Is Lazy Eye in Kids Treatable?

Amblyopia, better known as ‘lazy eye’, is the name given to a fairly common childhood condition which occurs when vision does not develop properly. It occurs when one or both eyes are unable to form a strong link to the brain. In most cases, it only affects one eye and this causes the child to rely more heavily on their ‘good eye’ – something which can actually make the condition worse since the weaker eye doesn’t have the opportunity to form stronger links.


Unfortunately, detecting a lazy eye isn’t always easy, particularly in very young children who are likely to be unaware that there is anything wrong with their vision since it is ‘normal’ for them. Even if they do realize that their vision is adversely affected, they may not yet have the communication skills to be able to relay this to you or your eye doctor.


What causes a lazy eye?

There are many different ways in which a child grows and develops during their earliest years. One of the things that should happen is that the eyes have to learn how to show the brain a clear image. However, sometimes there are issues with the eyes that prevent this from happening. There are three different types of lazy eye, each characterized by what has caused them. These are as follows:


Strabismic amblyopia

By far the most common type of lazy eye, strabismic amblyopia occurs when the eyes are not straight and as a result, the brain automatically ignores the visual input from the lazy eye so that your child doesn’t experience double vision.


Refractive amblyopia

This type of lazy eye occurs when the way in which the two eyes refract light is different from one another. For example, a child may be able to see an object close by clearly in one eye but not the other, or one eye may have significant astigmatism and the other may not.


Deprivation amblyopia

Deprivation amblyopia occurs when there is a reduction in the amount of light entering the eye, normally caused by an obstruction such as a congenital cataract.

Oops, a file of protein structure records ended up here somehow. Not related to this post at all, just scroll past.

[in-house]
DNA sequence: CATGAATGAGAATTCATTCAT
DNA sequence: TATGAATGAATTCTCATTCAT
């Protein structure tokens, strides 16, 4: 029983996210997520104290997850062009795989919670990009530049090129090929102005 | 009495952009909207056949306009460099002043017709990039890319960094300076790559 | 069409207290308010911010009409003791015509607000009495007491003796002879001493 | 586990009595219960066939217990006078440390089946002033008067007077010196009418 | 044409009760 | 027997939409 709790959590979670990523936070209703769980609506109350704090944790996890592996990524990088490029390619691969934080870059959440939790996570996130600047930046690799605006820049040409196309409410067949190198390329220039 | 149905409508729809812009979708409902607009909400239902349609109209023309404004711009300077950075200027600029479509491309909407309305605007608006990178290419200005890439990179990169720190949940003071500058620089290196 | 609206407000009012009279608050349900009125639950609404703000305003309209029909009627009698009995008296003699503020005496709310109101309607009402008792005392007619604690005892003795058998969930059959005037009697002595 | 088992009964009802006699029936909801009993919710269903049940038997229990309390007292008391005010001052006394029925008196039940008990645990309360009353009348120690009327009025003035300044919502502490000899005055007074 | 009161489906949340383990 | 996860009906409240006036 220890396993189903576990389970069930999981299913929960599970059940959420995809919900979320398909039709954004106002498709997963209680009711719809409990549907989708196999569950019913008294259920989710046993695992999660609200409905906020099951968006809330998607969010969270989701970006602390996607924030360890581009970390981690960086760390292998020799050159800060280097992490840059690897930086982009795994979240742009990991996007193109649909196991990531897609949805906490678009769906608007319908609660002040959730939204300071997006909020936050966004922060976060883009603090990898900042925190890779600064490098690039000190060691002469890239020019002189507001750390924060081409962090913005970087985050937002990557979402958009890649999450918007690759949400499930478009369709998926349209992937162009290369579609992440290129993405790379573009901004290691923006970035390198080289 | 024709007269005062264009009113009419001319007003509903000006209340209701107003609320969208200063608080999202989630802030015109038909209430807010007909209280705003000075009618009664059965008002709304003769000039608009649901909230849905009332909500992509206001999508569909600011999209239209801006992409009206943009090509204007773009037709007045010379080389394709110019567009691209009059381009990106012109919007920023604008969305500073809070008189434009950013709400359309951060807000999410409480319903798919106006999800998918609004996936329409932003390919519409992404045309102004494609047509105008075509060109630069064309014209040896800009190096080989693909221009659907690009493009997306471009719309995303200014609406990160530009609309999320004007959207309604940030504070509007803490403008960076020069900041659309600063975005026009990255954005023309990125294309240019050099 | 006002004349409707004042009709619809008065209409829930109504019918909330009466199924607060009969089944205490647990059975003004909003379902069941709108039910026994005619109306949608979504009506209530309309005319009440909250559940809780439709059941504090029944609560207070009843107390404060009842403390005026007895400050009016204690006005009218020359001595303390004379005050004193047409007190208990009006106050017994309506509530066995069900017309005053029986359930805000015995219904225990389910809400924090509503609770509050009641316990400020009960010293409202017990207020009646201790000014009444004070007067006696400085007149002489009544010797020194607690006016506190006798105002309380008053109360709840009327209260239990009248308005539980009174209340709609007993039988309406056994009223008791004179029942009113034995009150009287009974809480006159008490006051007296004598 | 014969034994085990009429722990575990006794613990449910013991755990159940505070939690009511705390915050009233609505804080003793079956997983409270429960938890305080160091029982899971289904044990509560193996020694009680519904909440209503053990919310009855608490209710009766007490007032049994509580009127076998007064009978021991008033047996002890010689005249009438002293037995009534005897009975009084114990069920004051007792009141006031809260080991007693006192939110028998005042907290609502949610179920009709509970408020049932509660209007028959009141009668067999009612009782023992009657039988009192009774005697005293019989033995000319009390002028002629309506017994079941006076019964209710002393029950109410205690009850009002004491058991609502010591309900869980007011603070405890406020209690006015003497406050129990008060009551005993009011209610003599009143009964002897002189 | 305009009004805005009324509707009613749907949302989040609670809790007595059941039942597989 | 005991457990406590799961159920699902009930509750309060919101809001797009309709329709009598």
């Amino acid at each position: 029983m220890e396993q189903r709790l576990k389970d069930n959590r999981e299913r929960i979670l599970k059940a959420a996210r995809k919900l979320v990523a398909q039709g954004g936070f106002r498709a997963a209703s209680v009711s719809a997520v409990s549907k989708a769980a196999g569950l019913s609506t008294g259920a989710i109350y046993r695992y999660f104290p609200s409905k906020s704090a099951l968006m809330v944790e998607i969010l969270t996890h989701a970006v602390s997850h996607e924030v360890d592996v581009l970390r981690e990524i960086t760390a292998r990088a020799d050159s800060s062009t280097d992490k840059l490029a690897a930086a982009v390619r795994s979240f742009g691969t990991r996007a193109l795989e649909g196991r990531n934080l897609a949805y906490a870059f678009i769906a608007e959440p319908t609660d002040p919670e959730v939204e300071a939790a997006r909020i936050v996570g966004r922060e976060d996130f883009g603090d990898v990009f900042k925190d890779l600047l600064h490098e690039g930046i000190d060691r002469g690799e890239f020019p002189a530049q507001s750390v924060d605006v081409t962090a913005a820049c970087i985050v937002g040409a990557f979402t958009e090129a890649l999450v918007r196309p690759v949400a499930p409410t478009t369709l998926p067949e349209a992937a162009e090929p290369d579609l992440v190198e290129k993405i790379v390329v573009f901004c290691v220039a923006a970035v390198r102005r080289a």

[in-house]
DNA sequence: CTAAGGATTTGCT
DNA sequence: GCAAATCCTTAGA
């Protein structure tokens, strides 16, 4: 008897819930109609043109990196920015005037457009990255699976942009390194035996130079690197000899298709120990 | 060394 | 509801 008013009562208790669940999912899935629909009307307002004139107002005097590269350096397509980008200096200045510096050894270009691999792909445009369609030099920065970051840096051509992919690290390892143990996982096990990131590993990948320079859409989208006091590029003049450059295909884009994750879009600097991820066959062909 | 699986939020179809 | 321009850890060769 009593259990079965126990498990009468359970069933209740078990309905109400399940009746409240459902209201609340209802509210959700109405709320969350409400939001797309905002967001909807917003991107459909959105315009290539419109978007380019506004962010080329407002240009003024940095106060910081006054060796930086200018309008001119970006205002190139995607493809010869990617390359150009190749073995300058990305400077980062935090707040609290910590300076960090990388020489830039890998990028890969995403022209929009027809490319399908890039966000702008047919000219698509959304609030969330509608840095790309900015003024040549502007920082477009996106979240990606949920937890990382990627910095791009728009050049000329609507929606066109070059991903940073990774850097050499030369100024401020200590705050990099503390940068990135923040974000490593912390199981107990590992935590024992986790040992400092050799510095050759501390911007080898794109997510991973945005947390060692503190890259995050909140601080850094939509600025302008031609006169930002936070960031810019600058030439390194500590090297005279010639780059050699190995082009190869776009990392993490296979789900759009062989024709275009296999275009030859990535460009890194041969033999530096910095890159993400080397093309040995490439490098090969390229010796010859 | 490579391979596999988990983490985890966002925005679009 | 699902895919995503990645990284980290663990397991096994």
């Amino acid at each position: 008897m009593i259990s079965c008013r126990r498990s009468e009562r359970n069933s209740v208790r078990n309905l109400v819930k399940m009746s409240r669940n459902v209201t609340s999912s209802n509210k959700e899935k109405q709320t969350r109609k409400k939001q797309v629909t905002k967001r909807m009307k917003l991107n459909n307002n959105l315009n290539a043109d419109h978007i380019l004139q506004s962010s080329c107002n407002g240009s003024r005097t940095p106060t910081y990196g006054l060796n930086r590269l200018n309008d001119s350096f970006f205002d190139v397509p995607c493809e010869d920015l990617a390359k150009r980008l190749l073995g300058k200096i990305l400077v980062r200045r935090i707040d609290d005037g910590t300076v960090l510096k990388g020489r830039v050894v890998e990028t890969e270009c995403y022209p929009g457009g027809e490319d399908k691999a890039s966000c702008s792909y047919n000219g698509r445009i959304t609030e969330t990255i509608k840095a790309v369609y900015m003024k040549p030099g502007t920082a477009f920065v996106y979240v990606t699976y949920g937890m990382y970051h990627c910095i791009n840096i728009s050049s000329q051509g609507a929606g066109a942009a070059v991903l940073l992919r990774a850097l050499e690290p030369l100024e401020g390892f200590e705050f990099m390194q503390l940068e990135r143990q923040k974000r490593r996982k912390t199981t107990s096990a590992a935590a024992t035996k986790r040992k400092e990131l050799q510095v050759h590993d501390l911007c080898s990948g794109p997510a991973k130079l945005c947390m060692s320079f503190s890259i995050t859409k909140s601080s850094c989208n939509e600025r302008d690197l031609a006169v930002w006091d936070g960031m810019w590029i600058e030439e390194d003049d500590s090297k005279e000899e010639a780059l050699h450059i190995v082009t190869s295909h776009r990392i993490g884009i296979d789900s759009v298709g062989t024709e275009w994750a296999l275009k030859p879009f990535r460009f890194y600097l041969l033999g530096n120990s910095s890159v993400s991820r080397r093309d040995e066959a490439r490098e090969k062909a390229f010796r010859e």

Can a lazy eye be successfully treated?

The good news is that lazy eye can normally be treated, but exactly what treatment entails will depend on the cause of your child’s lazy eye. It also often involves various different stages.


In the case of strabismic amblyopia, children will often need to have surgery to straighten the eye/s that are affected, as well as a process known as patching. This is where your child’s ‘good’ eye is covered for a number of hours each day in order to force his brain to pay attention to the visual input from the amblyopic one. In doing this, the bond between the eye and brain is strengthened and normal vision begins to develop. Your child may also need a special form of vision therapy which will help his eyes work together properly.


In the case of refractive amblyopia, treatment usually involves a combination of patching, or in very young children, using atropine eye drops which blurs the vision in the ‘good’ eye so that your child has no choice but to use the amblyopic one which again will strengthen it. If your child has been diagnosed with deprivation amblyopia, there is a good chance he has congenital cataracts. If his vision is significantly impaired, you may be offered surgery to replace the clouded lens with a new, clear, healthy alternative.

If you are concerned that your child might have a lazy eye and would like the advice and support of an expert team, don’t hesitate to get in touch with our Las Vegas offices today.

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